Breast screening can't prevent breast cancer, but can help to detect it at an earlier stage. This increases the chances of successful treatment. Screening is usually done using breast x-rays (mammograms) and sometimes with MRI (magnetic resonance imaging) scans.
The type of screening you will be offered will depend on your estimated level of risk and your age.
At 50, all women in the UK, regardless of their personal risk, are offered regular breast screening. This is currently being extended to include all women aged 47 or over. If you're estimated to have a raised or high risk of breast cancer, you'll be offered breast screening with mammograms from the age of 40. NICE recommends that women at raised or high risk are offered yearly mammograms between the ages of 40 and 49.
In the UK, screening with mammograms has not been recommended for women younger than 40 because:
- Mammograms are not as effective (the pictures aren’t as clear) in younger women, as their breast tissue is denser than that of older women.
- There is a theoretical risk of the radiation doses (resulting from having many mammograms) causing cancer – for women over 40, doctors believe that this risk is outweighed by the benefit of detecting breast cancer earlier.
Another type of test sometimes used for screening women at high risk of breast cancer is an MRI scan. MRI scans use magnetism rather than radiation to detect changes in the breasts.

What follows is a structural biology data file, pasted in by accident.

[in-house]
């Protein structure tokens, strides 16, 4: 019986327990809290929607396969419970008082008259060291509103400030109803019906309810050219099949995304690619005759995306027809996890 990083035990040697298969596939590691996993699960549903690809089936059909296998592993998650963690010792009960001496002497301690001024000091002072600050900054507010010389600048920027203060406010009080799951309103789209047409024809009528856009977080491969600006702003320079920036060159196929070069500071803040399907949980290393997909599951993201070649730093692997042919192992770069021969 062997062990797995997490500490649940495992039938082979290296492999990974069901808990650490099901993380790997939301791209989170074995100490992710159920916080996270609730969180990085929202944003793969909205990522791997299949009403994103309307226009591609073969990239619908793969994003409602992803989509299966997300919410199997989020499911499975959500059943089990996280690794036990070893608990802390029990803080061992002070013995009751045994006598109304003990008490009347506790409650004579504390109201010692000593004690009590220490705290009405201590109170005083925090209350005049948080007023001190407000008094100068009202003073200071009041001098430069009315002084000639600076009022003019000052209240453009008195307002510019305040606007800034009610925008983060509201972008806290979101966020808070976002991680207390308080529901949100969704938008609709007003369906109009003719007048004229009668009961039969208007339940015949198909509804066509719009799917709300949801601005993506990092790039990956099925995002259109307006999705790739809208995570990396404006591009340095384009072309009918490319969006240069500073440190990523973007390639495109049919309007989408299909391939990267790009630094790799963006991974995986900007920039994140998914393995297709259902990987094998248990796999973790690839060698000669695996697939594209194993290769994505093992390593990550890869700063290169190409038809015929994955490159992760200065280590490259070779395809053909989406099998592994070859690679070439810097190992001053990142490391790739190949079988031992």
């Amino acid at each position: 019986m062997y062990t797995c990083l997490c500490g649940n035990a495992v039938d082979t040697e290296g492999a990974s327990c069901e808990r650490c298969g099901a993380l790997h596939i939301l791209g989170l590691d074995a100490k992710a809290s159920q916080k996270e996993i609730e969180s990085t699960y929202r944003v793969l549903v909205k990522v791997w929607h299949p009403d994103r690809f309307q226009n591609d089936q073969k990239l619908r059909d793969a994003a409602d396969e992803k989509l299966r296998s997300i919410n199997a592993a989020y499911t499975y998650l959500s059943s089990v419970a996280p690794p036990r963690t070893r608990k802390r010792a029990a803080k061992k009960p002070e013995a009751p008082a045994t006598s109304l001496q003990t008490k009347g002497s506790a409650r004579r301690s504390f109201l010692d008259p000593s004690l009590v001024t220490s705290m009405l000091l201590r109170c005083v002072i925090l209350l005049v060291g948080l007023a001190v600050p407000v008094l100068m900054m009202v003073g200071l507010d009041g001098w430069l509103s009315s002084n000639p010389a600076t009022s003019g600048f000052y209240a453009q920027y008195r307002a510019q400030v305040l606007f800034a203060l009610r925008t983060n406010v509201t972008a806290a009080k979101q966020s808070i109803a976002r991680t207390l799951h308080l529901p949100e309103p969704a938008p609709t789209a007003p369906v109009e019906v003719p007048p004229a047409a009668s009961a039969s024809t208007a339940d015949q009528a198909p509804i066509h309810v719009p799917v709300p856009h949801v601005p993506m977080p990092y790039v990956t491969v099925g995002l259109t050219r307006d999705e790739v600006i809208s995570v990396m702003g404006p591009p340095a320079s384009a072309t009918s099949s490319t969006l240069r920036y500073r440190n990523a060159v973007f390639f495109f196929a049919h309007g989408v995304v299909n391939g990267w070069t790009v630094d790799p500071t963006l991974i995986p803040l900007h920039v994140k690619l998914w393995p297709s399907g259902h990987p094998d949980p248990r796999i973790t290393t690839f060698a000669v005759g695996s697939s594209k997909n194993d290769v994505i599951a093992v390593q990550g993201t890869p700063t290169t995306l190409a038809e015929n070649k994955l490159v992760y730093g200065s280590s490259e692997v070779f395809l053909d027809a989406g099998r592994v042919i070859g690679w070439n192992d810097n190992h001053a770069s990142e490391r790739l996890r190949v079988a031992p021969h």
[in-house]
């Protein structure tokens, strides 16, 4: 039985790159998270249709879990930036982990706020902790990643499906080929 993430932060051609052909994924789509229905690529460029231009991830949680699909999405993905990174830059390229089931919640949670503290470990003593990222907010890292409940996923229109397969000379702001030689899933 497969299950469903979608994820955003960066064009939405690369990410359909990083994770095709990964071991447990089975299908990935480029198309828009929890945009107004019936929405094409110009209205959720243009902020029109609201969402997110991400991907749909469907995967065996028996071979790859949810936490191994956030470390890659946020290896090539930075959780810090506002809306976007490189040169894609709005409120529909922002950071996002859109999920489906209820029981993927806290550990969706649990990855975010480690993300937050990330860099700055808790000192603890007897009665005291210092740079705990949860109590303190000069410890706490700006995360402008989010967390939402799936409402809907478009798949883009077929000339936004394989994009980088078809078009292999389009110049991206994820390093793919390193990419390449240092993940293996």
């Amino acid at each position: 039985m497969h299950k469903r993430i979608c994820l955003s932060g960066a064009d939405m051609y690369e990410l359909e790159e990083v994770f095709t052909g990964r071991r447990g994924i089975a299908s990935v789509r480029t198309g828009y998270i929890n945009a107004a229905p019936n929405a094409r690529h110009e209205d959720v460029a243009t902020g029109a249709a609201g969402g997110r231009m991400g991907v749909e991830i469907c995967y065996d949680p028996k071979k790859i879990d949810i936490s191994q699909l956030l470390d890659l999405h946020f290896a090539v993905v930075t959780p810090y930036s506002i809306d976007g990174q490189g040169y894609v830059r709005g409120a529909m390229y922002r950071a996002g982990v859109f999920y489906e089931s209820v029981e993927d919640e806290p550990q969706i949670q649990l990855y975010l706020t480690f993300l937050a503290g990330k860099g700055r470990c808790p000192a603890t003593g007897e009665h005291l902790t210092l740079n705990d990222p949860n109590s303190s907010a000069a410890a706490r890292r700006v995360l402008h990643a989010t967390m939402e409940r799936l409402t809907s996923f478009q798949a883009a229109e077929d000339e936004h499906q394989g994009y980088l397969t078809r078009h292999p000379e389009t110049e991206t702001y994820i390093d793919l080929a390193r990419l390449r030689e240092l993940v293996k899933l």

MRI scans aren't routinely used to screen women for breast cancer. However, NICE recommends the use of MRI breast screening in young women between 30 and 49 years who are at very high risk (for example, women who have one of the breast cancer susceptibility genes). MRI has been shown to be more sensitive tests than mammograms in this group of women.
Your consultant or genetic counsellor will be able to tell you if MRI screening is available in your area, and whether you meet the risk criteria to justify having these scans.
You might be very worried about your breast cancer risk, but find that you are not eligible for regular breast screening before the age of 50. Some women in this situation may consider paying for regular screening tests from private healthcare companies. But regular mammograms in the private sector may not be the right option for you, even if you’re very worried.
In this situation, it's best to speak to a breast care nurse or your genetic counsellor about why you are worried and the things you can do.